Surrey 278 Hampshire 13-1: Tentative Ramprakash fails

Click to follow
The Independent Online

The strike by American scriptwriters spread from Hollywood to Hampshire yesterday – that seemed to be the only logical reason for the failure of Mark Ramprakash to score his hundredth hundred.

His demise appeared to set a trend which the remainder of the Surrey batsmen followed slavishly – with an innings landmark (in these cases reaching fifty) in sight, a clutch of them lost their wicket.

It all helped the home cause with Surrey denied a third batting bonus point, although if it sounded as if it had been Hampshire's day it was not wholly so. At a conservative count, at least half-a-dozen catches went begging and right at the end Jimmy Ormond had Hampshire opener Michael Carberry caught behind.

The Surrey captain Mark Butcher had got to 49 when his clip over mid-wicket was brilliantly intercepted by the leaping Sean Ervine.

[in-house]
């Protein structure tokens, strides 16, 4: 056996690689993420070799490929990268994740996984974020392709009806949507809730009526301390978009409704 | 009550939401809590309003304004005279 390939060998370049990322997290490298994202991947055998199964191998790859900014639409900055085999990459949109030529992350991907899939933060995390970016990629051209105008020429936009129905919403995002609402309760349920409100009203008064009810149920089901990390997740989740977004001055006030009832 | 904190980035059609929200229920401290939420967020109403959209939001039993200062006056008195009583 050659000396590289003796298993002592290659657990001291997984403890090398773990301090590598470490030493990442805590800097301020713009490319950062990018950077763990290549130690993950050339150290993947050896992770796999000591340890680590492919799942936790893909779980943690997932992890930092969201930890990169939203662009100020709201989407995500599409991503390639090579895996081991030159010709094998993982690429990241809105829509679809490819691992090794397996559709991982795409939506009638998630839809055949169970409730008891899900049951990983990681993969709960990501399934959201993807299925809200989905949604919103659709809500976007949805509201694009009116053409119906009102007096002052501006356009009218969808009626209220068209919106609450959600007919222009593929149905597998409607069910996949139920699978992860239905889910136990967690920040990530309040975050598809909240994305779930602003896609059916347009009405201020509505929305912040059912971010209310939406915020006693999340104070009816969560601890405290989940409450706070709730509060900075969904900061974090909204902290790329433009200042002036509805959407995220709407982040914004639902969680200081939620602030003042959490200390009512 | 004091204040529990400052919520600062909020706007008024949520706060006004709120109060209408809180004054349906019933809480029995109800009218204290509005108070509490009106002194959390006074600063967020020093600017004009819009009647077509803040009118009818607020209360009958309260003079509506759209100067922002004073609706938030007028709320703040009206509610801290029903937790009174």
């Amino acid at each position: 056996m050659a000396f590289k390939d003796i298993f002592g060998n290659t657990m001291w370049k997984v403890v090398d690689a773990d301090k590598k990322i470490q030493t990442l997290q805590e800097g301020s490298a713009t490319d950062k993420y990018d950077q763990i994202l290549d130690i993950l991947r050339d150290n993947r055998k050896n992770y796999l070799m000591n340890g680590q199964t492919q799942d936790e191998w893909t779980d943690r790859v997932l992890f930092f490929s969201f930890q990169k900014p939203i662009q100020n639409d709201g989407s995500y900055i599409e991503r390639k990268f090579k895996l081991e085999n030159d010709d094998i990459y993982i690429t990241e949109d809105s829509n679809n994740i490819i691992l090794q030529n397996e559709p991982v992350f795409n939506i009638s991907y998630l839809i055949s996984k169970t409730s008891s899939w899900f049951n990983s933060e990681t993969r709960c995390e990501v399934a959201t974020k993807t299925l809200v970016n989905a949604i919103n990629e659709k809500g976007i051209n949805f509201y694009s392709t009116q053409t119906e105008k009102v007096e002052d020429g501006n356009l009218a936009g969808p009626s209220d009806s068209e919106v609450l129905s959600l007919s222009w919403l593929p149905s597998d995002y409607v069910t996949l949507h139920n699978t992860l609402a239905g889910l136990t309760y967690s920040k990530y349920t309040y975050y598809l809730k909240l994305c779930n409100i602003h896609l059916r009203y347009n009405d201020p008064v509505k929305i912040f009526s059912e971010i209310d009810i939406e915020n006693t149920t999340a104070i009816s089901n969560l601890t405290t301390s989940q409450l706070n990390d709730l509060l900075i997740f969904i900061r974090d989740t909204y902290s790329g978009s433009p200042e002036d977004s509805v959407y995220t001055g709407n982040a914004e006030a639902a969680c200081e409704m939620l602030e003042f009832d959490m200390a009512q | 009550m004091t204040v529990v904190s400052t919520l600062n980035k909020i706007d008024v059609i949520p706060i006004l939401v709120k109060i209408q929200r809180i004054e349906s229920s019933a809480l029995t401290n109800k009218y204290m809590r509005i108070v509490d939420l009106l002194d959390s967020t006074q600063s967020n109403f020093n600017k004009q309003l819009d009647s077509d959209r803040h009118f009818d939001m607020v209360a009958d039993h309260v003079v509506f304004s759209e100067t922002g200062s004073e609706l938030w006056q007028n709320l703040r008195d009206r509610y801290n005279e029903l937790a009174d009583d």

Earlier Scott Newman had moved to 42 before he tried to leave a shortish ball from Chris Tremlett, but only succeeded in deflecting the ball on to his stumps.

Then Usman Afzaal jumped on the bandwagon falling lbw to Tremlett when he had just got into the faltering forties. Thankfully other members of the Surrey line-up, namely Alistair Brown (33), teenager Chris Jordan (24) and latterly Matt Nicholson – 40 not out – ensured there would be a couple of batting points. Tremlett was the chief troublemaker with 5 for 67, the seventh five-wicket haul of his career.

Ramprakash had come out to bat unexpectedly early after Jon Batty was taken in the slips off the fourth ball of the innings, the first of Tremlett's quintet. For a man who had already scored two hundreds in his opening four innings of the season there was a rather tentative look to Ramprakash. He took 18 balls to get off the mark, and when he did so it was with an airy square drive.

And 27 balls later, after 52 minutes of scratching around, Ramprakash pushed forward defensively at James Tomlinson and was caught behind by rookie wicketkeeper Tom Burrows.

Comments